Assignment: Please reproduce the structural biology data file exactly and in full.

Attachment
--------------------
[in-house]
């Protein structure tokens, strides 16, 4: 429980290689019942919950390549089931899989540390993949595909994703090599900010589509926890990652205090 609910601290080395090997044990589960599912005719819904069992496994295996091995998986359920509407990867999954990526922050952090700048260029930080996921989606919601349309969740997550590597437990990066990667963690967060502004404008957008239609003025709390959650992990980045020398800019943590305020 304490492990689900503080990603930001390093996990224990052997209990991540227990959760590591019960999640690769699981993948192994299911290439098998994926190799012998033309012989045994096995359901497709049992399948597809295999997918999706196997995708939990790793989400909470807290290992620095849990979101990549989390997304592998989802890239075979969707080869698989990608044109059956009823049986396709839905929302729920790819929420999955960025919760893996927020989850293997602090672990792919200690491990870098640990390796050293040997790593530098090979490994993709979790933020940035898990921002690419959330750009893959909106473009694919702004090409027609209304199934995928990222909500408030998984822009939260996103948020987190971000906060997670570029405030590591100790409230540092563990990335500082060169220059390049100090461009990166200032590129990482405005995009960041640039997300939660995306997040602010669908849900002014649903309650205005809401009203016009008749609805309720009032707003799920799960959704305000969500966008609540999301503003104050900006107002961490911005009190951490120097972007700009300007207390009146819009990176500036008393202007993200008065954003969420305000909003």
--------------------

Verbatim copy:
[in-house]
């Protein structure tokens, strides 16, 4: 429980290689019942919950390549089931899989540390993949595909994703090599900010589509926890990652205090 609910601290080395090997044990589960599912005719819904069992496994295996091995998986359920509407990867999954990526922050952090700048260029930080996921989606919601349309969740997550590597437990990066990667963690967060502004404008957008239609003025709390959650992990980045020398800019943590305020 304490492990689900503080990603930001390093996990224990052997209990991540227990959760590591019960999640690769699981993948192994299911290439098998994926190799012998033309012989045994096995359901497709049992399948597809295999997918999706196997995708939990790793989400909470807290290992620095849990979101990549989390997304592998989802890239075979969707080869698989990608044109059956009823049986396709839905929302729920790819929420999955960025919760893996927020989850293997602090672990792919200690491990870098640990390796050293040997790593530098090979490994993709979790933020940035898990921002690419959330750009893959909106473009694919702004090409027609209304199934995928990222909500408030998984822009939260996103948020987190971000906060997670570029405030590591100790409230540092563990990335500082060169220059390049100090461009990166200032590129990482405005995009960041640039997300939660995306997040602010669908849900002014649903309650205005809401009203016009008749609805309720009032707003799920799960959704305000969500966008609540999301503003104050900006107002961490911005009190951490120097972007700009300007207390009146819009990176500036008393202007993200008065954003969420305000909003």